So, yesterday was the official release date for Benjamin Stein’s The Canvas, one of the most curiously designed Open Letter books to date. With two openings, and myriad ways to read it, you can read a totally different Canvas at the same time as your friend:
The novel consists of two narratives: Amnon Zichroni’s depiction of growing up in an orthodox Jewish family, and his eventual realization of his “gift” to see people’s memories; and, Jan Wechsler’s quest to recover his missing memories after receiving a mysterious briefcase with information about his past. These two stories play off each other in subtle ways, and it’s not until the very end of the book (or middle, if you prefer) that you find out how the two character intersect . . .
To celebrate this (and my birthday, which is why we always publish a book on September 26th), we’re offering The Canvas for free to all new Open Letter subscribers. If you’ve been thinking about signing up—and who hasn’t? what could be better than receiving an excellent work in translation every month—this is the time. You’ll get 6 books for $60 or 11 for $100, which is just an insanely good bargain.
So since up for the savings, and stay for the literature.
Or just sign up as a birthday present to me. Please?
As you probably already know, since our inception, we’ve offered subscriptions to Open Letter. You can subscribe for six months or a year and receive every title that we publish during that time, which means that you receive a book about every five weeks. Also included is a letter explaining how we came to publish that book, and some other additional information, such as an interview with the author or translator, or an article about the book, or something.
Anyway, for the rest of the month, we’re offering a special deal: for anyone who renews or buys a new subscription, we’ll add on 1 extra book to a six-month subscription, and 2 extra books if you sign up for a year.
In other words, for $60 you’ll get 6 Open Letter titles, and for $100 you’ll get 12.
It’s impossible to overstate the importance of subscriptions to the functioning of Open Letter. Although the majority of our sales are through bookstores, subscriptions make up a decent percentage. And provide us with a chance to be in touch with some of our biggest fans—something that I truly appreciate. I love writing the letters that go along with the books, and I really enjoy hearing back from subscribers.
All of the money from subscriptions goes back into doing all the things we do: publishing international literature, running this site, putting together the Reading the World Conversation Series, maintaining the translation database, running the Best Translated Book Awards, doing the Three Percent podcast . . . .
If you sign up now, the first book you’ll receive is Dubravka Ugresic’s Karaoke Culture, which was recently excerpted at both The Paris Review and Asymptote.= After that you’ll receive Milen Ruskov’s Thrown into Nature, Juan Jose Saer’s Scars, Eduardo Chirinos’s The Smoke of Distant Fires, Svetislav Basara’s The Cyclist Conspiracy, Kristin Omarsdottir’s Children in Reindeer Woods, Jerzy Pilch’s My First Suicide, Sergio Chejfec’s The Planets, an anthology of young Latin American writers entitled The Future Is Not Ours, Benjamin Stein’s The Canvas, and Quim Monzo’s A Thousand Morons, along with many other wonderful titles from around the world.
Thanks in advance, and I hope you enjoy all of the books . . .
From Literary License’s 12 Days of Books:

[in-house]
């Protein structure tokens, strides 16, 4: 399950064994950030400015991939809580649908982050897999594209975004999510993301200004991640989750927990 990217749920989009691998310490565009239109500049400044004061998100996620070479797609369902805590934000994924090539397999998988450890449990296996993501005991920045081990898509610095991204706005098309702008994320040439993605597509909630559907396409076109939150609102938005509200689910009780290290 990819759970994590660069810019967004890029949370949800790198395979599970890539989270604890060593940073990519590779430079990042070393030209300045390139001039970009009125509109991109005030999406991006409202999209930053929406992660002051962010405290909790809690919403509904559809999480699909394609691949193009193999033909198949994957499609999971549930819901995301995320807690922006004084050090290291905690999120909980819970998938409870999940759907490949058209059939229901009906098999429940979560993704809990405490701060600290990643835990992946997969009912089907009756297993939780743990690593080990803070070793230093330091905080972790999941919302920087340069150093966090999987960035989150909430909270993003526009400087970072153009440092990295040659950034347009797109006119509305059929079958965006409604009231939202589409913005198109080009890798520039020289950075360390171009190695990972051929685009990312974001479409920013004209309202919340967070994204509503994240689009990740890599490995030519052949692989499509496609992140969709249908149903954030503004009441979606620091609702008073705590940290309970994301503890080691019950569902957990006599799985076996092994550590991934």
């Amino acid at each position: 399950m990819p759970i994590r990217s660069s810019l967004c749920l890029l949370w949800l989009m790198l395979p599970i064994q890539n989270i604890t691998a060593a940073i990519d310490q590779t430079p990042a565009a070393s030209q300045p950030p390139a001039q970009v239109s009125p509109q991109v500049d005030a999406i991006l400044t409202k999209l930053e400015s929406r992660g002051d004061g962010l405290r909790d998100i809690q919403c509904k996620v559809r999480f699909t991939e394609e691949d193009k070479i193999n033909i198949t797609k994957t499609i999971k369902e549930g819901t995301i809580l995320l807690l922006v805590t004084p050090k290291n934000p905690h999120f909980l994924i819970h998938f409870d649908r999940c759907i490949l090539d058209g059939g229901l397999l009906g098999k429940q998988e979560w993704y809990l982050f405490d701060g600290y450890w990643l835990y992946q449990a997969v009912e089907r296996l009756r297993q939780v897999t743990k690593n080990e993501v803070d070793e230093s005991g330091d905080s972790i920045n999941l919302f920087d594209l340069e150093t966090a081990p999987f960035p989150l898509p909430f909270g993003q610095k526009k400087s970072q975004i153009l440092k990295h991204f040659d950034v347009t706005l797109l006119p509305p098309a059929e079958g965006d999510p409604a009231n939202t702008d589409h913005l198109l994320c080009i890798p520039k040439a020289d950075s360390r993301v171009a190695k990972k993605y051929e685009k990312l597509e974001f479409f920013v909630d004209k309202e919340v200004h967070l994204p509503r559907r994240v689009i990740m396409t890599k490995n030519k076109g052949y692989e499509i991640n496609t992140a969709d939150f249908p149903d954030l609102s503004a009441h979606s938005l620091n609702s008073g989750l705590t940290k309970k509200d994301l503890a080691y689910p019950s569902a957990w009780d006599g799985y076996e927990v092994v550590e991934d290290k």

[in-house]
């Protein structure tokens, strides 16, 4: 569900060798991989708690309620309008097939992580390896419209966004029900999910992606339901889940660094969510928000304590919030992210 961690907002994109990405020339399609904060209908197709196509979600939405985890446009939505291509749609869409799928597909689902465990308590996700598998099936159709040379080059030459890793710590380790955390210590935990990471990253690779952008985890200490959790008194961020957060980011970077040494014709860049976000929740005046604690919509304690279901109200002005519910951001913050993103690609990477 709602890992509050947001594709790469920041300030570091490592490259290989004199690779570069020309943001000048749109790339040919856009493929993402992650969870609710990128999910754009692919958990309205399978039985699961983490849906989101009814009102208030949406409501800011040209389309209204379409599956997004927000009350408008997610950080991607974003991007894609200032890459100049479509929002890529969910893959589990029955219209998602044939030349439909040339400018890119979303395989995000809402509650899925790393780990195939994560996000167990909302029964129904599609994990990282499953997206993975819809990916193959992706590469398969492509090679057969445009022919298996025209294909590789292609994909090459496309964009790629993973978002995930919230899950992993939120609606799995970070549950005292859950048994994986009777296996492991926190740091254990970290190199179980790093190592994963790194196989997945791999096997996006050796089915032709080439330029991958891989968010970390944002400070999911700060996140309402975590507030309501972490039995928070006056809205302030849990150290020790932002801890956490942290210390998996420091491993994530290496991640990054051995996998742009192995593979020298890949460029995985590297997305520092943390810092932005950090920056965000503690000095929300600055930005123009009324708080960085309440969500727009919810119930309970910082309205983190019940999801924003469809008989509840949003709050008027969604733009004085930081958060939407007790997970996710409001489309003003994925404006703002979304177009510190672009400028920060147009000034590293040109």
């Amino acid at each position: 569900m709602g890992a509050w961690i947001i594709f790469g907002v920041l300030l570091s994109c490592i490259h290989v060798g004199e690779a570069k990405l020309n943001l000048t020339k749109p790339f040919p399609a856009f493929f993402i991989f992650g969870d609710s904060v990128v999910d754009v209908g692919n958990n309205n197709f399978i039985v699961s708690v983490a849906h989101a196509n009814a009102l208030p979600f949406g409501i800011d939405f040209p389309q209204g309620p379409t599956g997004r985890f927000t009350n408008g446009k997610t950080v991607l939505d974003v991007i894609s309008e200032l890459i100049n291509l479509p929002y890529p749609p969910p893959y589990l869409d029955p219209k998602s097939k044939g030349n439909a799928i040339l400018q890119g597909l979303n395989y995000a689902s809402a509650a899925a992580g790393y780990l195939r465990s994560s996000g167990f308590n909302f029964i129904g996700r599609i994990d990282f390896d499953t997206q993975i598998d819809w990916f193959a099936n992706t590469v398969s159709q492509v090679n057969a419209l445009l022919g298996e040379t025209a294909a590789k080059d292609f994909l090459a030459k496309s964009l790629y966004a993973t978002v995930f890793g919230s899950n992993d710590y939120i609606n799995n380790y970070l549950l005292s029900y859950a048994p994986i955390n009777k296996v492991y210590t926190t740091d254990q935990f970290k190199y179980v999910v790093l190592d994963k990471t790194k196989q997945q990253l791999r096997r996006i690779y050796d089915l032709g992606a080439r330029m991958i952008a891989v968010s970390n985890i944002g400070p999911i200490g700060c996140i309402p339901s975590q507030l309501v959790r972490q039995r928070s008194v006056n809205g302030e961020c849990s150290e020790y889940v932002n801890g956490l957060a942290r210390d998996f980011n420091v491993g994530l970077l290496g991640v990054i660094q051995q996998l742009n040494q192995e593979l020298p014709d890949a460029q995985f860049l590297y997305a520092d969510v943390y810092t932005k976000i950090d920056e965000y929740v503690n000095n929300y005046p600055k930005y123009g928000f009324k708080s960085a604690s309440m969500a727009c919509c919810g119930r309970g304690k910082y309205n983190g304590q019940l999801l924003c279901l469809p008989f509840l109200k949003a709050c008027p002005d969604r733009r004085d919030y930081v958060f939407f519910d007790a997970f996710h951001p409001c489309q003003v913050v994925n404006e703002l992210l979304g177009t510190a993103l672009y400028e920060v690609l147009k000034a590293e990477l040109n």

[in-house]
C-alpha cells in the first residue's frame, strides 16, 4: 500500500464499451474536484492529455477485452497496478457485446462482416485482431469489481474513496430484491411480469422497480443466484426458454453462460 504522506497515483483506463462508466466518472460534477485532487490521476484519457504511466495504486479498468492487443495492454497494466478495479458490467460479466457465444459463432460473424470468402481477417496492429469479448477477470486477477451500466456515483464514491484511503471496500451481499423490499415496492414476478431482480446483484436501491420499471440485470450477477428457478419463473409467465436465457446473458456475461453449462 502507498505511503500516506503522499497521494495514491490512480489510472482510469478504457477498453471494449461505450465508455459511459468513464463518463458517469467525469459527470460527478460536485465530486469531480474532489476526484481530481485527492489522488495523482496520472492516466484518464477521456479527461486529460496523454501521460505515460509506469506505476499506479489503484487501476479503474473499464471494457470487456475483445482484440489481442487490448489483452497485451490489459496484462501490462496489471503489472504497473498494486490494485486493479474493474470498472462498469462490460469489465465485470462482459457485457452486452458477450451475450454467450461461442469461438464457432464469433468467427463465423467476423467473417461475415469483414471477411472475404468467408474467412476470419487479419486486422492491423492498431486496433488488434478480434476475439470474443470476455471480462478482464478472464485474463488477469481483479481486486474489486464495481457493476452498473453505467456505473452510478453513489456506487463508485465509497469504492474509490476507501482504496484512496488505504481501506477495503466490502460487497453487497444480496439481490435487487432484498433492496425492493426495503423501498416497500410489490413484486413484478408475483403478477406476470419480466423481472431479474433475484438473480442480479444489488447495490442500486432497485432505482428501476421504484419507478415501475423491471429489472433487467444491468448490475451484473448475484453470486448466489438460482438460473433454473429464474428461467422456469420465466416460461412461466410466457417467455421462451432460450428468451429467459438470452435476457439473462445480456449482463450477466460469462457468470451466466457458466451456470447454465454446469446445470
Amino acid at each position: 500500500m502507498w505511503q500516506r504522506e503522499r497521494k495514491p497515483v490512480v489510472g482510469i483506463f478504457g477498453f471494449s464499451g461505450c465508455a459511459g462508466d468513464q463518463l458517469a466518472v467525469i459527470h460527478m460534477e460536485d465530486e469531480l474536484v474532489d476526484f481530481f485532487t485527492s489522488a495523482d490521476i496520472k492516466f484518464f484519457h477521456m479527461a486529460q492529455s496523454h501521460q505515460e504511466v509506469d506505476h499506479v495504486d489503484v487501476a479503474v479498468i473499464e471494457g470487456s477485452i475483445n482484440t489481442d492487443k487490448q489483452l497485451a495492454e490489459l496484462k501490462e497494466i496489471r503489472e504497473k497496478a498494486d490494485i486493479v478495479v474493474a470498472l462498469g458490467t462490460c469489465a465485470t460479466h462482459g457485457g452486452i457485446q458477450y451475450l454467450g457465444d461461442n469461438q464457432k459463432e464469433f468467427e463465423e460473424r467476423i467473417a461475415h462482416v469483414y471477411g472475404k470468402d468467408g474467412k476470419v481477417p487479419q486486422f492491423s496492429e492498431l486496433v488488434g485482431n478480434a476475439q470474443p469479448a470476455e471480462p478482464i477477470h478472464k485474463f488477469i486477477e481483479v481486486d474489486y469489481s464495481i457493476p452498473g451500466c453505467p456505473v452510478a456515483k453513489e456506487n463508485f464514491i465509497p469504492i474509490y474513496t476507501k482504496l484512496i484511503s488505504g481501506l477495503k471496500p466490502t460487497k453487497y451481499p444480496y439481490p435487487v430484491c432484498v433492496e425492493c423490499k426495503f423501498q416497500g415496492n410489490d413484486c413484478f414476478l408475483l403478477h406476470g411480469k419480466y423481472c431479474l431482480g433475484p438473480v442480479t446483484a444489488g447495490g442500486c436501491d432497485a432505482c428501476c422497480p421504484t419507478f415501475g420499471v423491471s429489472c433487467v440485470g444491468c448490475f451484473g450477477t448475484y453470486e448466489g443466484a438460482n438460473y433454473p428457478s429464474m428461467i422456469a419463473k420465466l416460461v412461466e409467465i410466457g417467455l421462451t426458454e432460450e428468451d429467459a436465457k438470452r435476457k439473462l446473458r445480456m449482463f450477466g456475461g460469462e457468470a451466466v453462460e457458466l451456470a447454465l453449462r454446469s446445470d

An Open Letter subscription is the perfect gift. It’s cheap (just $65 for half a year and $120 for the full year), and the books are intelligently chosen and beautifully designed. Your giftee will thank you throughout the year as the books get delivered month after month, and you can feel good about supporting the cultural and intellectual vitality of our planet.
I’m an Open Letter subscriber, and I’ve been very pleased with the Open Letter books I’ve received this fall. See my reviews of Nobody’s Home by Dubravka Ugresic (4/5) and The Taker and Other Stories by Rubem Fonseca (4.5/5).
The last five days of the eleventh-century Icelandic politician, writer of sagas, and famous murder victim Snorri Sturleleson (the Norwegian spelling, Snorre, is preserved in the book) make up Thorvald Steen’s most recently translated historical fiction, The Little Horse. Murdered. . .
We all know Paris, or at least we think we know it. The Eiffel Tower. The Latin Quarter. The Champs-Élysées. The touristy stuff. In Dominique Fabre’s novel, Guys Like Me, we’re shown a different side of Paris: a gray, decaying. . .
One hundred pages into Birth of a Bridge, the prize-winning novel from French writer Maylis de Kerangal, the narrator describes how starting in November, birds come to nest in the wetlands of the fictional city of Coca, California, for three. . .
At 30, the Mexican writer Valeria Luiselli is already gathering her rosebuds. Faces in the Crowd, her poised debut novel, was published by Coffee House Press, along with her Brodsky-infused essay collection, Sidewalks. The essays stand as a theoretical map. . .
Fantomas Versus the Multinational Vampires: An Attainable Utopia (narrated by Julio Cortázar) is, not disappointingly, as wild a book as its title suggests. It is a half-novella half-graphic novel story about . . . what, exactly? A European tribunal, Latin. . .
Marie NDiaye has created a tiny, psychological masterpiece with her Self-Portrait in Green. In it she explores how our private fears and insecurities can distort what we believe to be real and can cause us to sabotage our intimate relationships.. . .
Reading a genre book—whether fantasy, science fiction, crime, thriller, etc.—which begins to seem excessively, stereotypically bad, I have to make sure to ask myself: is this parodying the flaws of the genre? Usually, this questioning takes its time coming. In. . .